By Greg Gelpi
There's one tape and two interpretations of what's on it.
The tape shows an October incident between Atlanta police Officer Terence Alexander and Diana Dietrich-Barnes, who was picking up her mother at Hartsfield-Jackson Atlanta International Airport.
Alexander alleged that Dietrich-Barnes assaulted him by clipping him with the side mirror of her SUV and resisted arrest. Dietrich-Barnes, however, alleged that Alexander assaulted her by pulling her out of her SUV and throwing her to the ground.
Since both the Clayton County District Attorney's office and the Clayton County Solicitor General's office said they would not prosecute the case even if probable cause was found, the case was dismissed Monday.
A hearing was held to determine if there was probable cause to issue an arrest warrant for Dietrich-Barnes, but Lecora Bowen, Alexander's attorney, decided not to go forward because of District Attorney Bob Keller and Solicitor General Keith Martin's decision.
"I think it's usurping the authority of the magistrate," Bowen said, adding that it's "unconscionable" since American soldiers are dying in Iraq fighting for freedom.
Keller said any decision to move forward would be "meaningless," calling it an "exercise in futility." It would be a "determination that would go nowhere."
Keller said he and Martin reviewed the tape and "couldn't substantiate a prosecution." He added that had Clayton County Magistrate Judge Gloria Darty Reed found probable cause to arrest anyone the arrest warrant would have been executed.
Had Reed seen the video, she would have found evidence to arrest Dietrich-Barnes, Bowen said while Dietrich-Barnes' attorney, Steve Lister, said the tapes shows evidence to arrest Alexander.
"I am not going to go forward with this based on the information I have before me at this time," Reed said.
Despite this, Lister asked to address the court, expressing his interest that the court proceed with the matter.
"We would like a judicial determination if there is probable cause for her arrest, if there is probable cause for his arrest," Lister said.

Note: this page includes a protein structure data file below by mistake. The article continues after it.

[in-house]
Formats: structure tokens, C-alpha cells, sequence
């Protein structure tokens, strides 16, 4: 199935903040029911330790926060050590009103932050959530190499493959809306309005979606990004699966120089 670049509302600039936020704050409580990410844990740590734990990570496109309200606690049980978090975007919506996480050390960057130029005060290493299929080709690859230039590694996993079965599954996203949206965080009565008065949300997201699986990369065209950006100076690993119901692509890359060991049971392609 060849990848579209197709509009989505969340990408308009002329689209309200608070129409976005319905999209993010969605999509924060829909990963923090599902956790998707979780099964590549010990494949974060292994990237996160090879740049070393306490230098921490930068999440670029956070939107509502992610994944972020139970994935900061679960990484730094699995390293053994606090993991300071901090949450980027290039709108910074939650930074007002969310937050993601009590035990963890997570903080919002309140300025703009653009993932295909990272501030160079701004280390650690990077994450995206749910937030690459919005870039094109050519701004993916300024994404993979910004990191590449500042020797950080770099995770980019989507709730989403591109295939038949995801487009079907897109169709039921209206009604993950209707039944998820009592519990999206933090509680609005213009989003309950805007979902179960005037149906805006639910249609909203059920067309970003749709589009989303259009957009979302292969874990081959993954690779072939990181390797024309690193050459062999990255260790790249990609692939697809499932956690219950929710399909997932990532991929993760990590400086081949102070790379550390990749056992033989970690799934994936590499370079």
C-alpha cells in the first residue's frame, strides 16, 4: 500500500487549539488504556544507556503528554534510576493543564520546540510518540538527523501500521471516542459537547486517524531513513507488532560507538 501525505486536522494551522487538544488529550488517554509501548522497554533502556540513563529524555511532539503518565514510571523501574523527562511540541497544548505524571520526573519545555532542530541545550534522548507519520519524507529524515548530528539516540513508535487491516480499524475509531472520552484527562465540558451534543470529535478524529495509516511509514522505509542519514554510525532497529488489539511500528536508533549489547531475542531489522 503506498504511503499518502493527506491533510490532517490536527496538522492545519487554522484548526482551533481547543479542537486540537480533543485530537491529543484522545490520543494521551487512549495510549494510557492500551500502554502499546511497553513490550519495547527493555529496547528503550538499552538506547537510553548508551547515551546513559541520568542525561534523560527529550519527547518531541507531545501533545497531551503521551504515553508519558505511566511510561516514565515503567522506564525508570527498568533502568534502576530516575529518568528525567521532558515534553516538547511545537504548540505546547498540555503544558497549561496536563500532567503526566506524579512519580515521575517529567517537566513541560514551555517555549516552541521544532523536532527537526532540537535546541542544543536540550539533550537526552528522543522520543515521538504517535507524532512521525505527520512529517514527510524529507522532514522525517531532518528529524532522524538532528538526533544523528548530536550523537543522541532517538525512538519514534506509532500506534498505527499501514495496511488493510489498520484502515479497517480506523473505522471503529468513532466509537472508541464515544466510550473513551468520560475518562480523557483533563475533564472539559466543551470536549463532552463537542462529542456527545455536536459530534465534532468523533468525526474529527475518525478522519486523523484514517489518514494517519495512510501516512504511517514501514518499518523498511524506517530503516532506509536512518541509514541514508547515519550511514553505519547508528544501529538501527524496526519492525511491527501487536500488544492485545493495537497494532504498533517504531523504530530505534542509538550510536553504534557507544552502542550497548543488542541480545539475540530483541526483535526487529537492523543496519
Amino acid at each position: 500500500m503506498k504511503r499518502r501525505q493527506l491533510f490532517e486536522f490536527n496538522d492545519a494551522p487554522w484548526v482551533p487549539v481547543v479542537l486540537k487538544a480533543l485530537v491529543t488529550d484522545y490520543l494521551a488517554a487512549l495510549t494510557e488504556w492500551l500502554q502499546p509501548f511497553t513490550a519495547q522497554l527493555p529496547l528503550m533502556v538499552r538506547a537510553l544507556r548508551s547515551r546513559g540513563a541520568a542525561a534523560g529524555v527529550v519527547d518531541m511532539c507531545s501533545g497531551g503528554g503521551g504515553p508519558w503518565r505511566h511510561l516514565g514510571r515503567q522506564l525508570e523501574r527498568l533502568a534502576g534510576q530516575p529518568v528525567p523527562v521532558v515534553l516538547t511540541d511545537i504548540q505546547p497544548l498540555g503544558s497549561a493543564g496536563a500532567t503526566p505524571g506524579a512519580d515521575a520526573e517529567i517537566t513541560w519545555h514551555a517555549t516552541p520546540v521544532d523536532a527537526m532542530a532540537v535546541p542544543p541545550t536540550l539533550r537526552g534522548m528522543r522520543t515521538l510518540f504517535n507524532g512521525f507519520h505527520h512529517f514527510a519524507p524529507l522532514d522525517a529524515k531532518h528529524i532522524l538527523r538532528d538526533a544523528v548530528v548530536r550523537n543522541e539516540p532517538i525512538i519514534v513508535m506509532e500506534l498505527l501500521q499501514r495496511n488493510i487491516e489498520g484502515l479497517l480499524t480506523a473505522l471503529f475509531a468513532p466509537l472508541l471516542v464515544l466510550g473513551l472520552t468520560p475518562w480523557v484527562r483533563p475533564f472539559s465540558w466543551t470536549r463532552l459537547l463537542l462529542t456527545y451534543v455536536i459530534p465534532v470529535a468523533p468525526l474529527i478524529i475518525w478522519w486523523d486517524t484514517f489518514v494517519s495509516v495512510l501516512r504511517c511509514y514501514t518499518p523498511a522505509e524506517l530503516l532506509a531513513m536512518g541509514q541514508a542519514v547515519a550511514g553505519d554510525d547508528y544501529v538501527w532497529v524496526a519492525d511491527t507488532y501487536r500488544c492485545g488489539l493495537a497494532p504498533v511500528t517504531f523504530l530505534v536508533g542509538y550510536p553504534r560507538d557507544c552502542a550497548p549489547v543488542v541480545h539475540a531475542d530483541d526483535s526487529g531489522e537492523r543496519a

In a sidebar before the decision not to proceed was made, the judge said she would arrest Alexander or Dietrich-Barnes if she saw any evidence of a crime, Lister said. He described the incident as an assault by a 217-pound police officer of a "lady of a slight stature."
"Right now I'm just kind of emotional," Dietrich-Barnes said. "I'm relieved that (charges have been dropped against me), but I think something needs to be done with the officer."
Since the incident, she said she has suffered nightmares and anxiety attacks. It has also affected her children and family.
"I think he should be punished for what he's done to me," Dietrich-Barnes said. "He assaulted me. He should have his badge taken away. He shouldn't be on the streets."
Alexander's attorney wanted to proceed and present witnesses as well.
"We just feel that it would be futile to go forward at this time," Bowen said. "Even in that tape it doesn't show any impropriety by Officer Alexander."
She had a witness who would have verified Alexander's story that he asked Dietrich-Barnes four times to get out of her SUV and that she resisted arrest throughout the encounter, Bowen said.
What has been shown so far is a sped-up version of a longer encounter, Bowen said. If the tape was shown in real time, it would show that Alexander was assaulted and acted properly.
Lister denied allegations that the hearing didn't go forward because of Dietrich-Barnes' "political connections."
"She's not politically active or connected in any sense," he said.
Bowen previously issued a statement alleging connections with state Rep. Mike Barnes, D-Hampton.
"I don't know her," the state representative said. "They have their facts wrong."
With one month left in office, Keller said the allegation is "absolutely the most ludicrous thing" he's ever heard.
"The prosecutor would have to know who the woman is before knowing she is politically connected," he said. "Obviously, if more evidence is brought to our attention, we will review it."
Lister called the situation "nothing less than continued maliciousness" and is contemplating civil action against Alexander and the city of Atlanta for malicious prosecution and civil rights violations, but hasn't made a decision as of yet.
Alexander, who appeared in court with his left arm in a sling, suffered "light tissue damage" from the incident, Bowen said.
The Atlanta Police Department's Office of Professional Standards is investigating to determine if excessive force was used, Sgt. John Quigley of the department said. He is working an "administrative assignment in a non-enforcement capacity."